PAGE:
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Ticks Remain a Concern on Long Island: Expert Advice and Latest Discoveries

Summer on Long Island: Ticks and Lyme Disease Warnings

Long Island, known for its sun, surf, and sand, has a growing concern in its warm summer months—ticks. These tiny yet voracious critters, capable of carrying various diseases, pose a threat to visitors of parks and beaches in the region. As the winters become increasingly warm, tick problems persist year-round. Experts are urging people to take precautions against ticks as they gather more knowledge about the illnesses they cause and develop new surveillance criteria.

Anna-Marie Wellins, a doctor of nursing practice at Stony Brook Medicine, emphasizes education and prevention as vital measures against ticks. Credit: Stony Brook Southampton Hospital

Tracking tick-borne diseases

Long Island has long been considered an epicenter for tick-related Lyme disease, making it essential to not only examine tick populations but also the pathogens they carry. Nassau and Suffolk counties have focused their efforts on testing ticks for diseases such as babesiosis, anaplasmosis, powassan virus disease, and a variant of Rocky Mountain spotted fever in addition to Lyme disease itself. With about 50% of adult ticks and 20% of nymphs carrying certain pathogens, understanding the disease-bearing tick population is of utmost importance.

Suffolk County’s tick surveillance

The Suffolk County Health Department periodically collects ticks from various locations. Recent tests conducted in 2023 revealed a concerning percentage of ticks carrying the Lyme disease-causing bacteria: 26% in Riverhead, 44% in Babylon, 50% in Smithtown, and an alarming 70% on Shelter Island.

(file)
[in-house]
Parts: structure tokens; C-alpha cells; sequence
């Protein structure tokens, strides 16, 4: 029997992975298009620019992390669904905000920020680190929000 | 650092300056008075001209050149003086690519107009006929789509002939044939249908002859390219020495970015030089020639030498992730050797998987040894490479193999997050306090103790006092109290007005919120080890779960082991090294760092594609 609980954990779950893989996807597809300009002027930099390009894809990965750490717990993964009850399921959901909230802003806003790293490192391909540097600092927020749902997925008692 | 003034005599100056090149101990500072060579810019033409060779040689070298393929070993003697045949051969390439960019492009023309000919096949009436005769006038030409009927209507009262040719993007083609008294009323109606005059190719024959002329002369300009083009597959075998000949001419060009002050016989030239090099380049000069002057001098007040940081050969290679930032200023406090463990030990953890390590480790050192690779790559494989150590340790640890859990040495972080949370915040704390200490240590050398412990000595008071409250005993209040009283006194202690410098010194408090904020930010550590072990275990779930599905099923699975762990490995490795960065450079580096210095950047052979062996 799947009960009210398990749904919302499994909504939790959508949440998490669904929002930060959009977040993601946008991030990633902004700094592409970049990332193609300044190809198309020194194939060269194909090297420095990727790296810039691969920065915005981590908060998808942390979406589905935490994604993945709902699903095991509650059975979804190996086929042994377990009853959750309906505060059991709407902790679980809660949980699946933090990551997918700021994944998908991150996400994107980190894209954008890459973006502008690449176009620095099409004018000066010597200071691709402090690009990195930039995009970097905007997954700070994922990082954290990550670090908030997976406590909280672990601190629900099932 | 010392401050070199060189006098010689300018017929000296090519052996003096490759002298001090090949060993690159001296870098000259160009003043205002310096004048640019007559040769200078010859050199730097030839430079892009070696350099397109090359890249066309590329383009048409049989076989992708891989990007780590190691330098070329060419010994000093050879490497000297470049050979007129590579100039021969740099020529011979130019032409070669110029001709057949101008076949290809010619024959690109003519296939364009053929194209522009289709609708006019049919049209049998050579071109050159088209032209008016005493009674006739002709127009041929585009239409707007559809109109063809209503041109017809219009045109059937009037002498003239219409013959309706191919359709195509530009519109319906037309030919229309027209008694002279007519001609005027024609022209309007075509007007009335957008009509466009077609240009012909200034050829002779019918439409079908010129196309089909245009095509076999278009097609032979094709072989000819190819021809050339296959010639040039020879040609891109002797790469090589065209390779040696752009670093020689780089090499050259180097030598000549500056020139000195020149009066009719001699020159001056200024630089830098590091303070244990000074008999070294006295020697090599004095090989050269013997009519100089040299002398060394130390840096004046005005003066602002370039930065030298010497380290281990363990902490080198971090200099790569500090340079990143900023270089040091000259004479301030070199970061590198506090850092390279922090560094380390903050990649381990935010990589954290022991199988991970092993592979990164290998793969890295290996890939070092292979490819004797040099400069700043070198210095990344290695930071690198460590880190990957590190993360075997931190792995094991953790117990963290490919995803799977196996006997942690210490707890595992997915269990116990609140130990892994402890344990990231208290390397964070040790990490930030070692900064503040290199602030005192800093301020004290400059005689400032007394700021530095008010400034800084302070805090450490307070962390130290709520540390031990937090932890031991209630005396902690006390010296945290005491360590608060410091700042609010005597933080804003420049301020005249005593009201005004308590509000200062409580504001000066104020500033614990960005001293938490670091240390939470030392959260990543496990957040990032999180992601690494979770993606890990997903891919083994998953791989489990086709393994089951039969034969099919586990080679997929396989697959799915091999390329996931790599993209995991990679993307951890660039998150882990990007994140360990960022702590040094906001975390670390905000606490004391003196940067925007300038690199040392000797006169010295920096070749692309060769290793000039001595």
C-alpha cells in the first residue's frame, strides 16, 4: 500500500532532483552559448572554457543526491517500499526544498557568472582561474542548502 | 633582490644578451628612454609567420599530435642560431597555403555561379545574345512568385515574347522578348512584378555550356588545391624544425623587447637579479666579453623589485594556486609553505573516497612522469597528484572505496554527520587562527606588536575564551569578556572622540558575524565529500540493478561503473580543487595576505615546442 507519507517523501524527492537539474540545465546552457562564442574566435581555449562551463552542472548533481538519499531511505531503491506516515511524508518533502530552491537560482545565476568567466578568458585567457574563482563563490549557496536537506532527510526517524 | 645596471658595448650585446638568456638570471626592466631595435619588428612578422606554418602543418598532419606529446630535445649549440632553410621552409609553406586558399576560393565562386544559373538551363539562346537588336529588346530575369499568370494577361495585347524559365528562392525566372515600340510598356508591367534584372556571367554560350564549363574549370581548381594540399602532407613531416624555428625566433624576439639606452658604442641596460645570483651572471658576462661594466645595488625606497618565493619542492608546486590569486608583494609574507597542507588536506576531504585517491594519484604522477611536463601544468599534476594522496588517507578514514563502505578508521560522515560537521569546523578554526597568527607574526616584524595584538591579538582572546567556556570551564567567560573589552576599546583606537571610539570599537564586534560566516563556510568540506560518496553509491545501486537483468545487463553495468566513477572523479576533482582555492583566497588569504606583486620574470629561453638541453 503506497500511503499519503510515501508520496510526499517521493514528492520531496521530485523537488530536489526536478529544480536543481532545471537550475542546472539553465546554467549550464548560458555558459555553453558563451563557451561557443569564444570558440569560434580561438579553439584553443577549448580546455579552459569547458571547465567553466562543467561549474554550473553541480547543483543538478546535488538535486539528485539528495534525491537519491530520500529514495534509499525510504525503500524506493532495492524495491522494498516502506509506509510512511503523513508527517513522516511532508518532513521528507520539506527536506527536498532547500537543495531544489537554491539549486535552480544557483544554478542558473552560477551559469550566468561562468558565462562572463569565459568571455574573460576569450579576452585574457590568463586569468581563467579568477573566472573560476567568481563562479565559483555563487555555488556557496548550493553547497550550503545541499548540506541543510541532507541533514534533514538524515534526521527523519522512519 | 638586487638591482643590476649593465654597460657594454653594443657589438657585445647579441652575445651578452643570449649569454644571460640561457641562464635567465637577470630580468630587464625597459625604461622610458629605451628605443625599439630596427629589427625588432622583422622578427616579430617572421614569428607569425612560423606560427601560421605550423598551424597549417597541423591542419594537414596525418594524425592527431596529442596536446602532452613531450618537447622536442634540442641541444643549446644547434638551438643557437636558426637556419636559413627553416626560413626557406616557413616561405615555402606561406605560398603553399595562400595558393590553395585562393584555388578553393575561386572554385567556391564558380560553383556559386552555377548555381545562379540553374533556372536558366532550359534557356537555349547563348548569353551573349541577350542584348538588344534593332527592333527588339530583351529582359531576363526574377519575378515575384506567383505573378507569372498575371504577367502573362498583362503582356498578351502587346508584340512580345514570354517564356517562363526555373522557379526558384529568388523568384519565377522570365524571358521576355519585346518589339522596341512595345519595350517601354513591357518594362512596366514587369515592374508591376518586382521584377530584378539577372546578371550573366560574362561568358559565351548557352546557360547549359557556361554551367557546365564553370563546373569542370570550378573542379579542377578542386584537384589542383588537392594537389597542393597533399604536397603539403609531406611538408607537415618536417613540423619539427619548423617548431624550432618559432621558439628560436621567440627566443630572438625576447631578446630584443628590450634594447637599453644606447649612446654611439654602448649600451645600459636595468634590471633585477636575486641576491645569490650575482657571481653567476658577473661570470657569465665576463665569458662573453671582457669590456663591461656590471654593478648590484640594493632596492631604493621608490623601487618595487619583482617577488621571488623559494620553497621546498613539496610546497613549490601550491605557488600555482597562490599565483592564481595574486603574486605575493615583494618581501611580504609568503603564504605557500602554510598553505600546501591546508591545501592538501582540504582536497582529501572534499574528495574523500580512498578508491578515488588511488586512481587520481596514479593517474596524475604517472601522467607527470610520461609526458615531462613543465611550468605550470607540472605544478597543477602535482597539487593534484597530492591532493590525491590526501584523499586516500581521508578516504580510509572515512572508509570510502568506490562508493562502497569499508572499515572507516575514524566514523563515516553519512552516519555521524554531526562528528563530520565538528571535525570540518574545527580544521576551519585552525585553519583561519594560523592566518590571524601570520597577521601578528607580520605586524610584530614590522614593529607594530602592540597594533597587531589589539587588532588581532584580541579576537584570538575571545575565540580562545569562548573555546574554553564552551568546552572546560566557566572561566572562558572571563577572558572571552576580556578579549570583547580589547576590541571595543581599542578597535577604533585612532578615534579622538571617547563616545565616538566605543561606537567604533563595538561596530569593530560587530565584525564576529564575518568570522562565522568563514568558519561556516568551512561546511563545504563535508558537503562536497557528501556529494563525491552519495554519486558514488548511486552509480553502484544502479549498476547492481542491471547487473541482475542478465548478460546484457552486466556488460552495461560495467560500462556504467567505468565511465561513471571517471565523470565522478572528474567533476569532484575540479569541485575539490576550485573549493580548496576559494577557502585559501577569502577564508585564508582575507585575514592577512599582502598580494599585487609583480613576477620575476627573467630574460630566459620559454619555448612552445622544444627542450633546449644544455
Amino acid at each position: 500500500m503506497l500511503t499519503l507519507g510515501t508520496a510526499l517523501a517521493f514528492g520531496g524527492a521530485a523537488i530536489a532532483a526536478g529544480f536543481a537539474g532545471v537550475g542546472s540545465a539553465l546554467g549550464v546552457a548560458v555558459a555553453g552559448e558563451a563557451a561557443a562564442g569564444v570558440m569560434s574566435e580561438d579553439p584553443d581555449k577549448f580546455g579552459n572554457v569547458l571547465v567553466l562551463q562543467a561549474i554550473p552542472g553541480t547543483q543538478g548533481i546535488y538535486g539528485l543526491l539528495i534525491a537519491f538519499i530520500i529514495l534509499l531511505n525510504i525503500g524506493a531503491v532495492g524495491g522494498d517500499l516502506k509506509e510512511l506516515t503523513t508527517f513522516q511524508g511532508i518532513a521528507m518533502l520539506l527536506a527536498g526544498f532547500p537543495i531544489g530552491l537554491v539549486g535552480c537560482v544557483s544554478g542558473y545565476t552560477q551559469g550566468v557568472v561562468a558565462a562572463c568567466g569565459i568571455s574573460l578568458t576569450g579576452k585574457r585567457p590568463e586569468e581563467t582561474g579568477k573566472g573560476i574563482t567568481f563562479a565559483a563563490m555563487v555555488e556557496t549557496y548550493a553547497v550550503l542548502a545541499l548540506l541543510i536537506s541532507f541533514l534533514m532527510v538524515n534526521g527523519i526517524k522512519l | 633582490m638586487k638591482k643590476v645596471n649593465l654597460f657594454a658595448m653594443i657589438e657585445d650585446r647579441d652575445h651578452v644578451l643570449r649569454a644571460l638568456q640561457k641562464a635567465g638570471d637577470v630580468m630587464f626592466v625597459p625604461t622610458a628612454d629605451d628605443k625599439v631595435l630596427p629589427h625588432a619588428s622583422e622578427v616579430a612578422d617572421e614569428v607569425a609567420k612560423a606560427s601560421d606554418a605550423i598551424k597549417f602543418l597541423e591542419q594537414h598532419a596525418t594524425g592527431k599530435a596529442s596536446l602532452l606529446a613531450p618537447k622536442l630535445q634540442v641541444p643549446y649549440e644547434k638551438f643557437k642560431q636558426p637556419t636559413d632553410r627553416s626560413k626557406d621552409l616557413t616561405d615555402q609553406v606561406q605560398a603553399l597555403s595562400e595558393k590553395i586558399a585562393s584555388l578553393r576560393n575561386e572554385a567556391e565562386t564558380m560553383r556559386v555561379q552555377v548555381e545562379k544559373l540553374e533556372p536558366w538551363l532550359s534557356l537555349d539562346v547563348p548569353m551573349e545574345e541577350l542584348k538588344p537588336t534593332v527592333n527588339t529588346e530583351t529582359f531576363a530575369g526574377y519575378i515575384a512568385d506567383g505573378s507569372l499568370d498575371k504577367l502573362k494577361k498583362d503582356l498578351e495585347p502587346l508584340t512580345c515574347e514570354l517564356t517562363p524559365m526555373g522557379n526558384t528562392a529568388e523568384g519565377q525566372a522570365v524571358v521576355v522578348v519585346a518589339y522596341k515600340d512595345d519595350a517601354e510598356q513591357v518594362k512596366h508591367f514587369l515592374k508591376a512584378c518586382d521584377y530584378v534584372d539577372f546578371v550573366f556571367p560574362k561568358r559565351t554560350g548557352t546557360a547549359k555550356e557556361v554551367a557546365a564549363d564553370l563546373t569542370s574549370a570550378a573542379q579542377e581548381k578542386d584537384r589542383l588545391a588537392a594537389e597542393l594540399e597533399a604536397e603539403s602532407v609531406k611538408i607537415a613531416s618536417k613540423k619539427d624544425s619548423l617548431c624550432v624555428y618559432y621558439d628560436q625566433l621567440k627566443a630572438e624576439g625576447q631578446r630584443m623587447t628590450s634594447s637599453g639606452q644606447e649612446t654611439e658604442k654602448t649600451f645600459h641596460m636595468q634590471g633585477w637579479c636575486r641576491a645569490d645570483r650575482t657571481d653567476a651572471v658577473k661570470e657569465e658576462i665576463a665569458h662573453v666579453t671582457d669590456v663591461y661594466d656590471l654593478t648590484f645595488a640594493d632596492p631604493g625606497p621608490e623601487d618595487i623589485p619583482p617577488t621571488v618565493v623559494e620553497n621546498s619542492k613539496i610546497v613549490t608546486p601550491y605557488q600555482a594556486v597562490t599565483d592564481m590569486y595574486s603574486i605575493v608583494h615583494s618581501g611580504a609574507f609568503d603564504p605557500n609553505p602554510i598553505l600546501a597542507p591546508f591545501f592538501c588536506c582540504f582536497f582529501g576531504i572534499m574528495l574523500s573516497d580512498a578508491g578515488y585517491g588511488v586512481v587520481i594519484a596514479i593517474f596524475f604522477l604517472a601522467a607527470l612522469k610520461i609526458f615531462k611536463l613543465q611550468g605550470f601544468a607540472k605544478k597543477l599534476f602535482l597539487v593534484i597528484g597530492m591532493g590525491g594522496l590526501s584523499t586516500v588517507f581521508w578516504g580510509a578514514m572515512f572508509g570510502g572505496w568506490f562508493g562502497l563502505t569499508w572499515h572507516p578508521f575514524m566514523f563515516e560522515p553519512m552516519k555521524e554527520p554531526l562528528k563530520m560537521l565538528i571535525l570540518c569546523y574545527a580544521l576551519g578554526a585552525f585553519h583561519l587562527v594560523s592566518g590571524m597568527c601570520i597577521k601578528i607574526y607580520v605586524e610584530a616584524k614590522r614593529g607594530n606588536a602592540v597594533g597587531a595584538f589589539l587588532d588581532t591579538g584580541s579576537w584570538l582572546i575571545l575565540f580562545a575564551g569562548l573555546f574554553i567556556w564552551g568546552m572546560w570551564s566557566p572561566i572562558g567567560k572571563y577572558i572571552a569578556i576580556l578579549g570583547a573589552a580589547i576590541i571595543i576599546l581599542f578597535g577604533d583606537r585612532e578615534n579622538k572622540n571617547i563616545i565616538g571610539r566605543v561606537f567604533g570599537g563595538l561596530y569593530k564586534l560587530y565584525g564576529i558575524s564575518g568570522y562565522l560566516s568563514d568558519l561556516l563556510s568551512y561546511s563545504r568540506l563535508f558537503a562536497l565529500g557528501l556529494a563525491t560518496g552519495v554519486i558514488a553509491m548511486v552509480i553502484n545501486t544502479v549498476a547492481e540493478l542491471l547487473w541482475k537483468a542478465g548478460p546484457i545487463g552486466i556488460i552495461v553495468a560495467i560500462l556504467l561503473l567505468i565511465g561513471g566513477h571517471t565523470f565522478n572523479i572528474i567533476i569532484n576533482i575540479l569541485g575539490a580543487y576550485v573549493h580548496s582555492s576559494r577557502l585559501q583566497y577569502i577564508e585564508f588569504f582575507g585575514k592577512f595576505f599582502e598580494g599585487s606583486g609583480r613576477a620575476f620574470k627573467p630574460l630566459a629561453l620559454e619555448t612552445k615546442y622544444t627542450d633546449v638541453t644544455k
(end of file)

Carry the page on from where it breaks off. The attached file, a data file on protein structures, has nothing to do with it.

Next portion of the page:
The Tick Blitz in Nassau County

Nassau County does not conduct its own tick surveillance. However, the Tick Blitz—a citizen-science project conducted by the Northeast Regional Center for Excellence in Vector-Borne Diseases—recorded a majority of ticks collected in the central and northern parts of Nassau County, with the blacklegged tick being the most prevalent species.

Counting the increase in Lyme disease cases

The Centers for Disease Control and Prevention (CDC) modified the reporting criteria for Lyme disease, leading to a sharp increase in reported cases in 2022. The CDC study concluded that the rise was primarily due to the change in reporting methods rather than an actual increase in disease prevalence. Lyme disease estimates are now primarily based on positive lab results. However, relying solely on lab tests for diagnosis doesn’t always provide an accurate representation of a patient’s condition.

Dr. Andrew Handel, a pediatric infectious diseases expert at Stony...

Dr. Andrew Handel, an expert in pediatric infectious diseases at Stony Brook Children’s Hospital, advocates for comprehensive diagnosis methods and emphasizes the need to focus on symptoms. Credit: Randee Daddona